Leading Democratic lawmakers in both the House and the Senate have filed bills that would restrict how the privilege could be used. The Obama administration has not taken a position on those bills, but the new policy, which is intended to rein in use of the privilege by erecting greater internal checks and balances against abuse, could blunt momentum in Congress to pass legislation.
The bills would encourage courts to find a way for lawsuits to continue, even if particular documents or information must be withheld. They would also require judges to take a more searching look at executive branch claims that certain evidence cannot be used in court because its disclosure would result in a “significant harm” to national security.
That requirement would be tougher than the current legal standard, which comes from a 1953 Supreme Court decision approving the withholding of information whenever there is “reasonable danger” of exposing information that should not be divulged for national security reasons.
The real problem of course is that since that 1953 decision, courts have held that it's the government, not a federal judge, who decides whether there exists a "reasonable danger" of exposing delicate national security information. This new policy doesn't change that, so I'm not entirely sure how useful it will be. Glenn Greenwald has hammered the Obama administration on this and other national security policies; I expect him to have quite a bit to say about this announcement.
3. And look who's coming around now:
Bank of America and JPMorgan Chase, two of the nation’s biggest banks, announced plans on Tuesday to drastically overhaul their debit card programs by lowering or eliminating fees, changing the way they credit transactions and allowing customers to opt out of overdraft protection.
The moves come as lawmakers and regulators in Washington push proposals to reform what critics say are excessive charges of which consumers are unaware. The penalties, known as overdraft fees, bring the banking industry tens of billions of dollars in revenue annually.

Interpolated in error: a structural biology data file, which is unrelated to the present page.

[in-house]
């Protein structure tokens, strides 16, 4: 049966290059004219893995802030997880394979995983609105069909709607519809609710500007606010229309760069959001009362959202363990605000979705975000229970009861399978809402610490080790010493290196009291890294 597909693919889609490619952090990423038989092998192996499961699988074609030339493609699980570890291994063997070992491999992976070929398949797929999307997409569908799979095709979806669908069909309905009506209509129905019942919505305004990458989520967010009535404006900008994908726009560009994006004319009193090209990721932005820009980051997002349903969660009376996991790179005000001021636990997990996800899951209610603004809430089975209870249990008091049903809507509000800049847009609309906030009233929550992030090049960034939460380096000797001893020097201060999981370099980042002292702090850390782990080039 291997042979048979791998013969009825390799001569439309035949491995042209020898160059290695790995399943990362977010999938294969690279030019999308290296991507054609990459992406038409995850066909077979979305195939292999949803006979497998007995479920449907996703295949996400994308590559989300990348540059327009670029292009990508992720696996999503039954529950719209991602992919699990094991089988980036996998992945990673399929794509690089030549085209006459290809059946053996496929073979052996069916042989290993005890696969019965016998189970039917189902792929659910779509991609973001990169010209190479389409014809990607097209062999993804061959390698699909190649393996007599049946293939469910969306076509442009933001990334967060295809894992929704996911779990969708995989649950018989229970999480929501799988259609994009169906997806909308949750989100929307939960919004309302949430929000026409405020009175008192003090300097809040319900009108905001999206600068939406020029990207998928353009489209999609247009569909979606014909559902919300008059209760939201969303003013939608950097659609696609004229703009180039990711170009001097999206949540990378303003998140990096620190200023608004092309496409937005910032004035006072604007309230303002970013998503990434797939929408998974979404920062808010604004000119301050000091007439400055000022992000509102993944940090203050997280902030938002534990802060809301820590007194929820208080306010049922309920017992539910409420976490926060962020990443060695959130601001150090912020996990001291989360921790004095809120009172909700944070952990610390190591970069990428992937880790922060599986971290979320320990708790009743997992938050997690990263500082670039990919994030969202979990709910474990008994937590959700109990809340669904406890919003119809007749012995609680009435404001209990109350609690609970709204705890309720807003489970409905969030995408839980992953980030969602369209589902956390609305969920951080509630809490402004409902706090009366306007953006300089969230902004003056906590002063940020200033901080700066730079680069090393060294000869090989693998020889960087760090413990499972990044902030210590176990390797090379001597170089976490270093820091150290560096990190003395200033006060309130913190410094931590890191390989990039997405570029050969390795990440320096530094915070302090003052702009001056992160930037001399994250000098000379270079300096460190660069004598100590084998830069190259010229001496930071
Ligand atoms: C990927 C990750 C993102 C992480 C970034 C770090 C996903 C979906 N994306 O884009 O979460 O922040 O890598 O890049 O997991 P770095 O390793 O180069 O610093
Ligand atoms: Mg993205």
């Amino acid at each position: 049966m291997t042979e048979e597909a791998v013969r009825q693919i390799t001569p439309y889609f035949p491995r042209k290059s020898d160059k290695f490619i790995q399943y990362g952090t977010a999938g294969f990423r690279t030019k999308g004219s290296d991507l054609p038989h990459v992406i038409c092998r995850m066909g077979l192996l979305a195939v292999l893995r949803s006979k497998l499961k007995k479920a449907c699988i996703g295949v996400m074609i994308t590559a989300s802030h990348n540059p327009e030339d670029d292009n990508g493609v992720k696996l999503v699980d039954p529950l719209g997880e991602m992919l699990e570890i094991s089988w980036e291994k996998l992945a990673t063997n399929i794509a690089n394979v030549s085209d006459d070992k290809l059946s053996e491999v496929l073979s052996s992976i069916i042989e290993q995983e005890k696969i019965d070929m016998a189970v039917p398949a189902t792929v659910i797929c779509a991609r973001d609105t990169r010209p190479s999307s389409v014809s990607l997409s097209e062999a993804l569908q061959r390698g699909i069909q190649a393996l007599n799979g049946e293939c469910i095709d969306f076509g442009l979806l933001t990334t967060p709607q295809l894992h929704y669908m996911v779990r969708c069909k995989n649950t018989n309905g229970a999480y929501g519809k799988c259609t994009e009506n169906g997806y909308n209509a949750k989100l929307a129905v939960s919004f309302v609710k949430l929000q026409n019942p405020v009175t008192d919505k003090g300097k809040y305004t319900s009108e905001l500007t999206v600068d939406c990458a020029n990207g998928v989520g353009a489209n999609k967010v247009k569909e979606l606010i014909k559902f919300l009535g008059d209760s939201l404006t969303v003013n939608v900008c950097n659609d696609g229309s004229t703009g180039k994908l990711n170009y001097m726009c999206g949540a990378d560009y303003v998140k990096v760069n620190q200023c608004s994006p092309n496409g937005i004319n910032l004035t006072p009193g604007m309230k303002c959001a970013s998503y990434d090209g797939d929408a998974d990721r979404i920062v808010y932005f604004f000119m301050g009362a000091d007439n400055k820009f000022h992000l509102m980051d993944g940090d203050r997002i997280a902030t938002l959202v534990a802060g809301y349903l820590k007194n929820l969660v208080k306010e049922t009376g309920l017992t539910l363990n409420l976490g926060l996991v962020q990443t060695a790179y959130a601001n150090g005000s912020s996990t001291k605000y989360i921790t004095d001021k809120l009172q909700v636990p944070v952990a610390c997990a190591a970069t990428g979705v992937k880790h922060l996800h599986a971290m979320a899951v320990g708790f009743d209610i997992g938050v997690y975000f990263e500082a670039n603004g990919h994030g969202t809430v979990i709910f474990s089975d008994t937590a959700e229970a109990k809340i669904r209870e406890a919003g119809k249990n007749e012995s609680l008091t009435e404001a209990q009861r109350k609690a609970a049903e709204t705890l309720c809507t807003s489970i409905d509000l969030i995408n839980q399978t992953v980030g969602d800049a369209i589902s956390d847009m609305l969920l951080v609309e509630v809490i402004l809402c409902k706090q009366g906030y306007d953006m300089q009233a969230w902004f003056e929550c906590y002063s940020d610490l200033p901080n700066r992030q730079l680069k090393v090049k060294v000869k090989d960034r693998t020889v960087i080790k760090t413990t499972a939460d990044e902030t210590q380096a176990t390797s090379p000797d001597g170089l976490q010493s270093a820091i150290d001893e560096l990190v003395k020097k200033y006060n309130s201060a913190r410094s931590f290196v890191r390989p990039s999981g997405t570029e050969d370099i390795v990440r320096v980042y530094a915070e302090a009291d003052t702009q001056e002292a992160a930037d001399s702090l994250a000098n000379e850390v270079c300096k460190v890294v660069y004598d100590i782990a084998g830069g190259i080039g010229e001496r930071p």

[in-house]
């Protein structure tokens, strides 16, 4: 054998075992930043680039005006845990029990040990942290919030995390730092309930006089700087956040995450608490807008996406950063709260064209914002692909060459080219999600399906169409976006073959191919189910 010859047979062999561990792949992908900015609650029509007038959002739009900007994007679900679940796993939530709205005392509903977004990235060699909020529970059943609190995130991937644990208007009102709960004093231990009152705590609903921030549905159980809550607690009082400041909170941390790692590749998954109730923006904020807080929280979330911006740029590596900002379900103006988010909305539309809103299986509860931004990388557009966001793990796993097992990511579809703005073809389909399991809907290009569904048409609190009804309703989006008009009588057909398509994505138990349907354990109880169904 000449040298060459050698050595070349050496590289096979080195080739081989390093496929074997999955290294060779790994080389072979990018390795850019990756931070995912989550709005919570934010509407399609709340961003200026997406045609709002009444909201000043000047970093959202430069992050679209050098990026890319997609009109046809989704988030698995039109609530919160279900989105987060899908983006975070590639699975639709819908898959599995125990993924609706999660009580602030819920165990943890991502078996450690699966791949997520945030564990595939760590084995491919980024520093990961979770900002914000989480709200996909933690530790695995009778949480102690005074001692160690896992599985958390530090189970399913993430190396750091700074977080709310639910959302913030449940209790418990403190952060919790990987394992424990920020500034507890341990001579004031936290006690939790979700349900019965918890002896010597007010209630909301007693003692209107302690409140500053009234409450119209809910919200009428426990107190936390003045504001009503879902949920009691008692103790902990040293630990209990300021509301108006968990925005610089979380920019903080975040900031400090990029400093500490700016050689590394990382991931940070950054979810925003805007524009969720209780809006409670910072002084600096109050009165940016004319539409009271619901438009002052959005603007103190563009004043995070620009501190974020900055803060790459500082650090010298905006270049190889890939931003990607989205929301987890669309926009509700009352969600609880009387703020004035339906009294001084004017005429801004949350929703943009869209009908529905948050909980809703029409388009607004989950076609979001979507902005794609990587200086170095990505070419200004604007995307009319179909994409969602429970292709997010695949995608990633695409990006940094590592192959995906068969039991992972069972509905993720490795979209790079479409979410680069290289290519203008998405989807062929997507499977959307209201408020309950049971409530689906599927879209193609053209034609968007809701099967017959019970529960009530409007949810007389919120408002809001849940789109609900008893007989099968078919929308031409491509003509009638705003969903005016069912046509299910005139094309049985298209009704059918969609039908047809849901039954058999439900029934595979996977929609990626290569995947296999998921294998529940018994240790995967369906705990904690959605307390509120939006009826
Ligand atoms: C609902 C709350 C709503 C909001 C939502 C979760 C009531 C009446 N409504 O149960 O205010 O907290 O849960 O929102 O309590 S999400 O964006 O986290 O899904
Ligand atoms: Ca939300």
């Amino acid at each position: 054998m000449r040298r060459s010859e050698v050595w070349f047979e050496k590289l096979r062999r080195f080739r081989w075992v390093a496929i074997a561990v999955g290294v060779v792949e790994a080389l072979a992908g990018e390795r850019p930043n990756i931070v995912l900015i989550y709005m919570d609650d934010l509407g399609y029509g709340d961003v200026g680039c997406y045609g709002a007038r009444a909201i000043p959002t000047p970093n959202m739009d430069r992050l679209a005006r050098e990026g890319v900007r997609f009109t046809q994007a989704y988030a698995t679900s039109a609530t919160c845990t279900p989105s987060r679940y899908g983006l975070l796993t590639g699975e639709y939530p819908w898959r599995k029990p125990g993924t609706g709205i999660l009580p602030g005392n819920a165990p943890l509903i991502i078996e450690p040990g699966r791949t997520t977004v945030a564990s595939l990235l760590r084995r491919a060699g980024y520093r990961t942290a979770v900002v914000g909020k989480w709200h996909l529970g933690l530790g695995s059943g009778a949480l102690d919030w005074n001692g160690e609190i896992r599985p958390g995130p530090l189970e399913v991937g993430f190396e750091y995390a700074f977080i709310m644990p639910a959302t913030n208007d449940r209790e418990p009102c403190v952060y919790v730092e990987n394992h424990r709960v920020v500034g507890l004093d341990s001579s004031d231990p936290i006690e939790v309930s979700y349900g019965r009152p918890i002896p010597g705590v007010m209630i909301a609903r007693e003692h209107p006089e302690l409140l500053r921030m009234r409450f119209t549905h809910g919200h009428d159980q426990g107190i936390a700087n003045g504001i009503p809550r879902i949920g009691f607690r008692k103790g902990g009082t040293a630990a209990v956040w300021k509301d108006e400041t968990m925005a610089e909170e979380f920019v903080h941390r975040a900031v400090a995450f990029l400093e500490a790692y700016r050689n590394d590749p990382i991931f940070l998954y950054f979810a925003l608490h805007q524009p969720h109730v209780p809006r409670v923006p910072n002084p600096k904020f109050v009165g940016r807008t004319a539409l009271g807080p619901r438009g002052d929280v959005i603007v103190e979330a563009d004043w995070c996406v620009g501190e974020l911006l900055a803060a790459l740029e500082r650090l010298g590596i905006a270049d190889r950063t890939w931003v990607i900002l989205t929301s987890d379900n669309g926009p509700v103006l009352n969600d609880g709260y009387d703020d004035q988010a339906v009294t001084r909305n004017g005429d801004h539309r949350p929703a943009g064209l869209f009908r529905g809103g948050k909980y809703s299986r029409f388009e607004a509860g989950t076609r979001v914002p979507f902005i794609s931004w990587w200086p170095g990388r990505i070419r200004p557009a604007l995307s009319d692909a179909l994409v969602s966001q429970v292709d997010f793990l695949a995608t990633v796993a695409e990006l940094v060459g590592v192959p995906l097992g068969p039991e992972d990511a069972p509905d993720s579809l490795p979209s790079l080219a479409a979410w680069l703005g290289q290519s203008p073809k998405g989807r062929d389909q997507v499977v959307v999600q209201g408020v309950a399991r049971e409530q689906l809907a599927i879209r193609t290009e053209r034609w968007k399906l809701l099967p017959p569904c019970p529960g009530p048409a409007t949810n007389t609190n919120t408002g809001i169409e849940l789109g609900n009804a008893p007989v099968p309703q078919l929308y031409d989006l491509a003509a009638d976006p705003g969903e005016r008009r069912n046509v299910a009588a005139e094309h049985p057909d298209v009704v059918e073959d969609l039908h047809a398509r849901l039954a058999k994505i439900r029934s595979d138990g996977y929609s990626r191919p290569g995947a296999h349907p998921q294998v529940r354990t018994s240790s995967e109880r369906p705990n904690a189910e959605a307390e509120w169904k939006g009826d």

Bank of America said it would allow current customers to turn off the ability to spend when their account hits zero, starting Oct. 19. Next June, the bank plans to limit the number of times each year that current customers can overdraw their accounts when using a debit card at a store. It will let new customers choose whether they want overdraft protection when they are opening their account.
Chase plans to eliminate by the first quarter of next year a common industry practice that enraged many consumers. Instead of lumping a day’s worth of debit card and A.T.M. transactions together and then processing the highest amounts first — a practice that has caused large numbers of consumers to overdraw more quickly and pay more fees — it will credit the transactions chronologically. Chase also plans to allow customers to opt out of overdraft coverage.
I'm sure this has absolutely nothing to do with the extremely bad press these banks have gotten as of late, or the fact that Congress is chomping at the bit to regulate them. In all seriousness though, I'm sure lobbyists for the banks are right now pointing out to members of Congress how legislation is now completely unnecessary because the Banks are taking steps to regulate themselves. To which I say, screw that, pass the legislation.